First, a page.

Have you ever found yourself findthat you have someing fault with your partner’s use of
words or a particular word rather than
thing completely new
allowing yourself to hear the essence
and more appropriate
of what he or she is saying? Frequently,
to say. If what you
when people engage in conversation,
they are trying to prove that what they
initially wanted to say
believe to be true is true. So when we
is still relevant, it will
listen to each other, we are still holding
come back on its own.
on to our point of view.
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T H E C U LT U R A L I N F LU E NC E S
OF L I S T E N I NG
One day, while walking down the street on the Italian Riviera,
we saw a three- or four-year-old girl having a conversation with
her father. What impressed us most was how she expressed
herself with her hands. The cultural way of gesturing in that
region is to wave one’s hand emphatically as an extension of
the words. The girl demonstrated a smaller version of the gestures going on all around her. She didn’t think about learning
this way of communicating, it was absorbed along with the
culture.
You have also absorbed culturally influenced ways of relating, which include not wanting to appear stupid, wanting to
be right, and trying to look good. These ways of relating have
become filters through which you listen. So listening is not
simply an act of hearing what someone else has to say. Each
communication goes through a quick check to see how it might
affect your agenda to get ahead, be smart, or look good.
L I S T E N I NG W I T H A N AG E N DA
A major inhibitor to listening is your agenda. Wanting something when you talk with another person is not a problem—if
you are aware of it. For instance, if you are a salesperson who
gets paid a commission on items sold, you obviously want
potential customers to purchase something. However, if you
push to meet your agenda rather than paying attention to your
customers’ needs, you are sure to turn people off and lose sales.
In effect, going for your agenda often produces the opposite
of the desired result. This holds true for personal relationships
as well.
Please don’t misunderstand. There is nothing wrong with
having an agenda. If you want a better relationship or more
intimacy, for example, that is not a problem. The problem
arises when you are unaware of your agendas and are mechanically driven to fulfill them. If you are aware of the things you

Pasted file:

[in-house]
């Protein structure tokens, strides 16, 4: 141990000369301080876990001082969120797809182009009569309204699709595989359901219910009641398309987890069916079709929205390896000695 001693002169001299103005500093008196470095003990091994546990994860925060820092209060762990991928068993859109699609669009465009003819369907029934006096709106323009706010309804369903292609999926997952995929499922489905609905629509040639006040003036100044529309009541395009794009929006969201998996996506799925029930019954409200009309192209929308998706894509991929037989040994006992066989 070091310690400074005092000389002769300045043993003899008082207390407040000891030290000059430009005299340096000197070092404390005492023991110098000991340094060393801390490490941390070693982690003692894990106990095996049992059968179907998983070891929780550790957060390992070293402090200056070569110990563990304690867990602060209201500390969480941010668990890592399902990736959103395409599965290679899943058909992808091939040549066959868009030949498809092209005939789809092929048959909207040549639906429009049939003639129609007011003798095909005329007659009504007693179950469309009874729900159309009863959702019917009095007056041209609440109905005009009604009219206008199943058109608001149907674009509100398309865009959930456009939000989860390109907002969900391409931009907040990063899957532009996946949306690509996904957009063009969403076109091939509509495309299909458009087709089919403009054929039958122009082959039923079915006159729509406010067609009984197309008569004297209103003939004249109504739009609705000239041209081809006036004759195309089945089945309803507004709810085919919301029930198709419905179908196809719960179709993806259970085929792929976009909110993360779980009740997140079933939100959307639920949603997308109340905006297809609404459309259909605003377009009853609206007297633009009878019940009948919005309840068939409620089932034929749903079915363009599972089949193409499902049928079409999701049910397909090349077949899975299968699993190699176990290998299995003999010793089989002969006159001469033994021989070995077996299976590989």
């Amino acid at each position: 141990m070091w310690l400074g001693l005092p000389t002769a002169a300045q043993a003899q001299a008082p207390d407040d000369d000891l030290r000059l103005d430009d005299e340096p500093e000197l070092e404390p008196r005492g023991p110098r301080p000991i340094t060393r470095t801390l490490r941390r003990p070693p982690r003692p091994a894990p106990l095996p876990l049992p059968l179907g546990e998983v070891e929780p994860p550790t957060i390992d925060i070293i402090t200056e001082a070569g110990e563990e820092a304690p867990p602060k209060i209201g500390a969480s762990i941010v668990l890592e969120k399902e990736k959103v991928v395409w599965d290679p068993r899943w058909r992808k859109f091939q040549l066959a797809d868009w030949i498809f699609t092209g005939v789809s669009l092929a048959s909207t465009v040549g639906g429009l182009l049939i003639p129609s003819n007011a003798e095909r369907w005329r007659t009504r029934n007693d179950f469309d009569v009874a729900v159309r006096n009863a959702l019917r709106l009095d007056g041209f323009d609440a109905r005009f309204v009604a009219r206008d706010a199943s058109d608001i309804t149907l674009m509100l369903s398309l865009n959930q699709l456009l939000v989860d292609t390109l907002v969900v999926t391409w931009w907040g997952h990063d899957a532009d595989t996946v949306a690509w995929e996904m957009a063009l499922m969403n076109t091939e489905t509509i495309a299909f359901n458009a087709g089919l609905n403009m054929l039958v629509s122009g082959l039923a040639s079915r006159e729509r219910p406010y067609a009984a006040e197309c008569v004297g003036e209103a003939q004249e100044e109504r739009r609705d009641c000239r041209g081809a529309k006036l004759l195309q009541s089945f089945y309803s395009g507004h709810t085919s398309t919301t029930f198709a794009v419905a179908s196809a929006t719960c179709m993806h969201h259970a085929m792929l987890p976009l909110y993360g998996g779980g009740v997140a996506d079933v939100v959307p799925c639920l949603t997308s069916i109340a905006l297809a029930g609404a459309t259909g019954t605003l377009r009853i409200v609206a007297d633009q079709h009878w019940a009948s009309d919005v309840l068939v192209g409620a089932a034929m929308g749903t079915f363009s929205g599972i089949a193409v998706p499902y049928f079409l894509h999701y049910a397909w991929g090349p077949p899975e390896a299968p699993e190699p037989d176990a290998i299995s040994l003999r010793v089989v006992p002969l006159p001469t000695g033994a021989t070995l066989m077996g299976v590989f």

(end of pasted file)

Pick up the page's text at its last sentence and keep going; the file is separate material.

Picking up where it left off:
The Art of Listening
want (or don’t want), then you can hold these preferences in
abeyance and actively listen to what your partner has to say.
B R E AT H I NG R E A L LY H E L P S
Sometimes you just have to take a nice, deep breath and tell
yourself that what your partner has to say isn’t going to hurt.
It helps to take a deep breath, relax a little, and listen without
defending yourself. The ability to listen without defending is a
very powerful tool, but it takes self-discipline to allow yourself
to actually hear what your partner is saying without protecting
yourself or trying to prove that your point of view is right.
COM PA S S I ON , COM PA S S I ON , COM PA S S I ON
If your partner is telling you about something you did or didn’t
do that upset him or her, if you realize that you couldn’t have
done it any differently than you did, it is possible for you to
have compassion for yourself. And when we say compassion for
yourself we are talking about a state of grace, of self-forgiveness.
Most of us have the mistaken opinion that we could have lived
our lives differently than we did, but if you look back, you will
see that everything you did in your life was perfect as it was, has
led you to this present moment, and brought you to where you
are now. Though you may think in retrospect that you could
have done things another way, when you were actually living
through those circumstances, you did only what you could do
at the time. You couldn’t have done it any differently in reality.
To make this point clearer, let’s go back to the camera analogy we used in Chapter 2. If we were to take a picture of you